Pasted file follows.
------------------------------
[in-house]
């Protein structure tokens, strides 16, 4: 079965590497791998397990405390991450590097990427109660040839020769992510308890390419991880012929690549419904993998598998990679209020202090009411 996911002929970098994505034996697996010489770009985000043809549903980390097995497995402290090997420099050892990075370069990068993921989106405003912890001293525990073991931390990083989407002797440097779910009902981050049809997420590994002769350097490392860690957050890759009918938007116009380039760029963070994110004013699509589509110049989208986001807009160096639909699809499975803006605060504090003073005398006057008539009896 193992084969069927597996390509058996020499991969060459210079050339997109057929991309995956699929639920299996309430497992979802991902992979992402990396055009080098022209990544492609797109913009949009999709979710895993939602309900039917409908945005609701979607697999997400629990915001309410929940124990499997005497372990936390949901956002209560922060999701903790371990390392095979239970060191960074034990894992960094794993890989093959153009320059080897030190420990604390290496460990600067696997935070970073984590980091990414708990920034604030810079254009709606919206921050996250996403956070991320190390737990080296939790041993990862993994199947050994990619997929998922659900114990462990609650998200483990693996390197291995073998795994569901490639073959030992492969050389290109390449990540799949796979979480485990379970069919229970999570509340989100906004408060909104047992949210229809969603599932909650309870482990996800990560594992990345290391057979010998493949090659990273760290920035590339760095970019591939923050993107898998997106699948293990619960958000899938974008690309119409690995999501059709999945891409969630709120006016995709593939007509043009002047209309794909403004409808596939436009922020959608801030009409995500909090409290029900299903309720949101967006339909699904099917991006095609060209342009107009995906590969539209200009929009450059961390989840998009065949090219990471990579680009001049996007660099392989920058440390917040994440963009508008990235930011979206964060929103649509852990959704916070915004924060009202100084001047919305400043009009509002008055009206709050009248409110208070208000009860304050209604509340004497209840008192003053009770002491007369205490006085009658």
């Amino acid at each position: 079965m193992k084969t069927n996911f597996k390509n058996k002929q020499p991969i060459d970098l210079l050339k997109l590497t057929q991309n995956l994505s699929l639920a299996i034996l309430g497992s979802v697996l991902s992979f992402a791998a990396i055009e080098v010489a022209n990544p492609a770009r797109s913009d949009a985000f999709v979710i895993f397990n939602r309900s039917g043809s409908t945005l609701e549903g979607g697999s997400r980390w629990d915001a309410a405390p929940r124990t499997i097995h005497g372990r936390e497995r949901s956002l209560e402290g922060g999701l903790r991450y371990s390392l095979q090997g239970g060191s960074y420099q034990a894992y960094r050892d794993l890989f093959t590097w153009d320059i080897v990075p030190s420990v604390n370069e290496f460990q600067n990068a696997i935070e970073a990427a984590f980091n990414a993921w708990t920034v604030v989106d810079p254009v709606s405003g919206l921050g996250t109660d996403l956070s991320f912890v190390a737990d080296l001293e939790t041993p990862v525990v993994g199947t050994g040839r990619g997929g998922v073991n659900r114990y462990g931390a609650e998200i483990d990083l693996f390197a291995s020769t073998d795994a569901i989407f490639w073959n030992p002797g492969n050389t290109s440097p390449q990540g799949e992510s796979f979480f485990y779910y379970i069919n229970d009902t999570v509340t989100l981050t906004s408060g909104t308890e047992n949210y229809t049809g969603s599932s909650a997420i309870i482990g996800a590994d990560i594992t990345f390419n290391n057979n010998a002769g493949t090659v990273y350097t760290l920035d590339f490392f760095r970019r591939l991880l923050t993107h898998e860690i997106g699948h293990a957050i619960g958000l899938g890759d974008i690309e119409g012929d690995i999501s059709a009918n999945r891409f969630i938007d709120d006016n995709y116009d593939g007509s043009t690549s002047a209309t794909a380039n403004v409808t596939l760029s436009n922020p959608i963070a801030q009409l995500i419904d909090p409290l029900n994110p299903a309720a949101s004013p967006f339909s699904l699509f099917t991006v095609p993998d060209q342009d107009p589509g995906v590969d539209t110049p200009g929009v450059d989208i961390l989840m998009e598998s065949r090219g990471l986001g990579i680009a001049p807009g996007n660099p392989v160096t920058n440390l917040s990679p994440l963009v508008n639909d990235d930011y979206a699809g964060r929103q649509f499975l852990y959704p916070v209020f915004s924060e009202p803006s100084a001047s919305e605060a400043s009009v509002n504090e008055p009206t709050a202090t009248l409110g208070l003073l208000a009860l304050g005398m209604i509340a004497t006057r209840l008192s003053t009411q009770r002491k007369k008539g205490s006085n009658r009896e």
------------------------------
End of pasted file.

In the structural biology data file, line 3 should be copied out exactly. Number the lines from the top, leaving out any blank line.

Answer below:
């Amino acid at each position: 079965m193992k084969t069927n996911f597996k390509n058996k002929q020499p991969i060459d970098l210079l050339k997109l590497t057929q991309n995956l994505s699929l639920a299996i034996l309430g497992s979802v697996l991902s992979f992402a791998a990396i055009e080098v010489a022209n990544p492609a770009r797109s913009d949009a985000f999709v979710i895993f397990n939602r309900s039917g043809s409908t945005l609701e549903g979607g697999s997400r980390w629990d915001a309410a405390p929940r124990t499997i097995h005497g372990r936390e497995r949901s956002l209560e402290g922060g999701l903790r991450y371990s390392l095979q090997g239970g060191s960074y420099q034990a894992y960094r050892d794993l890989f093959t590097w153009d320059i080897v990075p030190s420990v604390n370069e290496f460990q600067n990068a696997i935070e970073a990427a984590f980091n990414a993921w708990t920034v604030v989106d810079p254009v709606s405003g919206l921050g996250t109660d996403l956070s991320f912890v190390a737990d080296l001293e939790t041993p990862v525990v993994g199947t050994g040839r990619g997929g998922v073991n659900r114990y462990g931390a609650e998200i483990d990083l693996f390197a291995s020769t073998d795994a569901i989407f490639w073959n030992p002797g492969n050389t290109s440097p390449q990540g799949e992510s796979f979480f485990y779910y379970i069919n229970d009902t999570v509340t989100l981050t906004s408060g909104t308890e047992n949210y229809t049809g969603s599932s909650a997420i309870i482990g996800a590994d990560i594992t990345f390419n290391n057979n010998a002769g493949t090659v990273y350097t760290l920035d590339f490392f760095r970019r591939l991880l923050t993107h898998e860690i997106g699948h293990a957050i619960g958000l899938g890759d974008i690309e119409g012929d690995i999501s059709a009918n999945r891409f969630i938007d709120d006016n995709y116009d593939g007509s043009t690549s002047a209309t794909a380039n403004v409808t596939l760029s436009n922020p959608i963070a801030q009409l995500i419904d909090p409290l029900n994110p299903a309720a949101s004013p967006f339909s699904l699509f099917t991006v095609p993998d060209q342009d107009p589509g995906v590969d539209t110049p200009g929009v450059d989208i961390l989840m998009e598998s065949r090219g990471l986001g990579i680009a001049p807009g996007n660099p392989v160096t920058n440390l917040s990679p994440l963009v508008n639909d990235d930011y979206a699809g964060r929103q649509f499975l852990y959704p916070v209020f915004s924060e009202p803006s100084a001047s919305e605060a400043s009009v509002n504090e008055p009206t709050a202090t009248l409110g208070l003073l208000a009860l304050g005398m209604i509340a004497t006057r209840l008192s003053t009411q009770r002491k007369k008539g205490s006085n009658r009896e």